Along with John Wall's own documents was a paybook from another soldier, Stephen Albert Coates.
At the time, John believed Stephen Coates had been killed. However, after some research Mike knows he actually survived and was honourably discharged from the Army, living until the age of 83. Mike now wants to "close the circle" and give back the lifesaving passbook to the family.
Andy Marshall in Fareham, Hampshire, uncovered a similar wealth of documents. A few years ago he began doing work on his family tree and discovered a folder that belonged to his wife's grandmother.
"Inside the folder the documents were all mixed up but as I started to piece it together I began to realise what I had," he says.
The items relate to his wife's great-uncle Robert Maurice Manns, who was in the Army Service Corps (ASC) and later joined the Suffolk Regiment.
Luke Smith, Imperial War Museums
We are launching Lives of First World War, an online platform that seeks to uncover the life stories of around eight million men and women who served the British Empire during the war.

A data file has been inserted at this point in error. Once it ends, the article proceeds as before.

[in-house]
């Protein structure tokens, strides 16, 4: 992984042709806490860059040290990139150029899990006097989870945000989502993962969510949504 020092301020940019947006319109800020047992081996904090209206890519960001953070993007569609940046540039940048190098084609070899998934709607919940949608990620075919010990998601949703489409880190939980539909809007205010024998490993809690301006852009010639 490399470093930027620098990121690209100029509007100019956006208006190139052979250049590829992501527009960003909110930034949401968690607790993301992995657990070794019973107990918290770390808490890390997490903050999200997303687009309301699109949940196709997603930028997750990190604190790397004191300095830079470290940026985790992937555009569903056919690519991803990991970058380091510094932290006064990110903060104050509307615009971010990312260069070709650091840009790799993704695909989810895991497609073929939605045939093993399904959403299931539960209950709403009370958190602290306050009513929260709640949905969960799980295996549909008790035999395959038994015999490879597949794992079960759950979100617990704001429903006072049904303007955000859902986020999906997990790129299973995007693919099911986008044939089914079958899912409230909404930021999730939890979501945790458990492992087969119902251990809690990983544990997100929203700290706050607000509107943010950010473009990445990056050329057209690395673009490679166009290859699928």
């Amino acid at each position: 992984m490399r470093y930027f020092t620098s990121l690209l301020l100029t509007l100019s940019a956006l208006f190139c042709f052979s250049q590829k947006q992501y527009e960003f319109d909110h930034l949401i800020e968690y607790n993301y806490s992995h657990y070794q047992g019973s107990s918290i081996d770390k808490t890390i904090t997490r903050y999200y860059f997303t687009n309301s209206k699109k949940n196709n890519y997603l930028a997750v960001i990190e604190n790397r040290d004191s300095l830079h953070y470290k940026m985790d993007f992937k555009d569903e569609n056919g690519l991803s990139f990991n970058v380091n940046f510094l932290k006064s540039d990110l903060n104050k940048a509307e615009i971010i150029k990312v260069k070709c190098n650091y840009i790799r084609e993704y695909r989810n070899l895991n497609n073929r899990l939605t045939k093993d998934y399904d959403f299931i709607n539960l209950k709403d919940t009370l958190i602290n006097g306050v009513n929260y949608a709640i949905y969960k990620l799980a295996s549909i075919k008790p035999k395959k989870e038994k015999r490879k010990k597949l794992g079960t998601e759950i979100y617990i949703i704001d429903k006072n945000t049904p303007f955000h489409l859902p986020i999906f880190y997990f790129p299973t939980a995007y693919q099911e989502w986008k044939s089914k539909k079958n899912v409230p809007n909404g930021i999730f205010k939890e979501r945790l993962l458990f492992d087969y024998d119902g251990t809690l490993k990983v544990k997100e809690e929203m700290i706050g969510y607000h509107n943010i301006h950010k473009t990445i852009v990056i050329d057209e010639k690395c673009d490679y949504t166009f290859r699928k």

These life stories will be pieced together by members of the public. Together they will form a permanent, digital memorial to all those lives.
We know a little bit about people's contribution to the war from large official datasets, such as the list of the 4.5 million men and women who served overseas in the British army.
People can enrich those life stories with digital images of the precious family mementos they hold at home, such as diaries, letters, photos and postcards.
Those who don't hold that material can make an important contribution by piecing together those life stories from hundreds of millions of historical records available within Lives of the First World War.